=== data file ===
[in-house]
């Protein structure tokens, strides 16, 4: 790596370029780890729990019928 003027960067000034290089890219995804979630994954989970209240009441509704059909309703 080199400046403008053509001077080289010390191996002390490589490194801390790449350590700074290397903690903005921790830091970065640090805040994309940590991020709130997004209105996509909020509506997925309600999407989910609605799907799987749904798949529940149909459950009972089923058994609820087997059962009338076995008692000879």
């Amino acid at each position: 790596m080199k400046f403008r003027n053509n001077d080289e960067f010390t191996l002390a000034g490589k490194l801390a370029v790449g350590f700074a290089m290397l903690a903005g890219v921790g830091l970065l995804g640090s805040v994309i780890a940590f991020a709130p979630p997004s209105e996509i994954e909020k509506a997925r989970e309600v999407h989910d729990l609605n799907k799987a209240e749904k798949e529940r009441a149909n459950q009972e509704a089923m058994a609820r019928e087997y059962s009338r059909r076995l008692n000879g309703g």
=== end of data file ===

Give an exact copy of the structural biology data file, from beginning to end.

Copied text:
[in-house]
């Protein structure tokens, strides 16, 4: 790596370029780890729990019928 003027960067000034290089890219995804979630994954989970209240009441509704059909309703 080199400046403008053509001077080289010390191996002390490589490194801390790449350590700074290397903690903005921790830091970065640090805040994309940590991020709130997004209105996509909020509506997925309600999407989910609605799907799987749904798949529940149909459950009972089923058994609820087997059962009338076995008692000879």
């Amino acid at each position: 790596m080199k400046f403008r003027n053509n001077d080289e960067f010390t191996l002390a000034g490589k490194l801390a370029v790449g350590f700074a290089m290397l903690a903005g890219v921790g830091l970065l995804g640090s805040v994309i780890a940590f991020a709130p979630p997004s209105e996509i994954e909020k509506a997925r989970e309600v999407h989910d729990l609605n799907k799987a209240e749904k798949e529940r009441a149909n459950q009972e509704a089923m058994a609820r019928e087997y059962s009338r059909r076995l008692n000879g309703g």